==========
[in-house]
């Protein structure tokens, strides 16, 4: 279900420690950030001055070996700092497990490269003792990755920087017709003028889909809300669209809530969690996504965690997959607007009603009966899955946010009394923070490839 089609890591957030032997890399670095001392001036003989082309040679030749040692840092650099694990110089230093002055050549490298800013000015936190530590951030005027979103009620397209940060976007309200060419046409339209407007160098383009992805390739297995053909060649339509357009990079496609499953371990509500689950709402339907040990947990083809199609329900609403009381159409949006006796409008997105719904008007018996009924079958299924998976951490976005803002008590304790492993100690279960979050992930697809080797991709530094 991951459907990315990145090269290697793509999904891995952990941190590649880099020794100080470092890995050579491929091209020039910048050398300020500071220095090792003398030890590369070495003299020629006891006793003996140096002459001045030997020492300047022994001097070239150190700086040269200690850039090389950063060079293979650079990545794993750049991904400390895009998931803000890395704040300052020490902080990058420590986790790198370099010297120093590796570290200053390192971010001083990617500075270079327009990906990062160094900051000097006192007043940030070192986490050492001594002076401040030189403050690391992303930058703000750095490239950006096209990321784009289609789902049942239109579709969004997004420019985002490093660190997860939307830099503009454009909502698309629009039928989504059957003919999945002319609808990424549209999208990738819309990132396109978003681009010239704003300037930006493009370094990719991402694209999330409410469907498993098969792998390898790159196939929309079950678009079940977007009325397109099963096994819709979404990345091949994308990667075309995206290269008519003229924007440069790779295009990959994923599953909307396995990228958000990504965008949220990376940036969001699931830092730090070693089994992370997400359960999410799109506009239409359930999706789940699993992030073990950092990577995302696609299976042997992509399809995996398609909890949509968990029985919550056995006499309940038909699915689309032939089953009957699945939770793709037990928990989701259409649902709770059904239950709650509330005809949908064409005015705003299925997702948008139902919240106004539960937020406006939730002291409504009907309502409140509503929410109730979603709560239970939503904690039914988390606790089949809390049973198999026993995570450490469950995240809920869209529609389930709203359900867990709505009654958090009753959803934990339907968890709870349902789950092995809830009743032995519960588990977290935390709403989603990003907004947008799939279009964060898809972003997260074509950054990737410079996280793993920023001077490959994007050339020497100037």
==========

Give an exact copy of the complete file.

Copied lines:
[in-house]
């Protein structure tokens, strides 16, 4: 279900420690950030001055070996700092497990490269003792990755920087017709003028889909809300669209809530969690996504965690997959607007009603009966899955946010009394923070490839 089609890591957030032997890399670095001392001036003989082309040679030749040692840092650099694990110089230093002055050549490298800013000015936190530590951030005027979103009620397209940060976007309200060419046409339209407007160098383009992805390739297995053909060649339509357009990079496609499953371990509500689950709402339907040990947990083809199609329900609403009381159409949006006796409008997105719904008007018996009924079958299924998976951490976005803002008590304790492993100690279960979050992930697809080797991709530094 991951459907990315990145090269290697793509999904891995952990941190590649880099020794100080470092890995050579491929091209020039910048050398300020500071220095090792003398030890590369070495003299020629006891006793003996140096002459001045030997020492300047022994001097070239150190700086040269200690850039090389950063060079293979650079990545794993750049991904400390895009998931803000890395704040300052020490902080990058420590986790790198370099010297120093590796570290200053390192971010001083990617500075270079327009990906990062160094900051000097006192007043940030070192986490050492001594002076401040030189403050690391992303930058703000750095490239950006096209990321784009289609789902049942239109579709969004997004420019985002490093660190997860939307830099503009454009909502698309629009039928989504059957003919999945002319609808990424549209999208990738819309990132396109978003681009010239704003300037930006493009370094990719991402694209999330409410469907498993098969792998390898790159196939929309079950678009079940977007009325397109099963096994819709979404990345091949994308990667075309995206290269008519003229924007440069790779295009990959994923599953909307396995990228958000990504965008949220990376940036969001699931830092730090070693089994992370997400359960999410799109506009239409359930999706789940699993992030073990950092990577995302696609299976042997992509399809995996398609909890949509968990029985919550056995006499309940038909699915689309032939089953009957699945939770793709037990928990989701259409649902709770059904239950709650509330005809949908064409005015705003299925997702948008139902919240106004539960937020406006939730002291409504009907309502409140509503929410109730979603709560239970939503904690039914988390606790089949809390049973198999026993995570450490469950995240809920869209529609389930709203359900867990709505009654958090009753959803934990339907968890709870349902789950092995809830009743032995519960588990977290935390709403989603990003907004947008799939279009964060898809972003997260074509950054990737410079996280793993920023001077490959994007050339020497100037």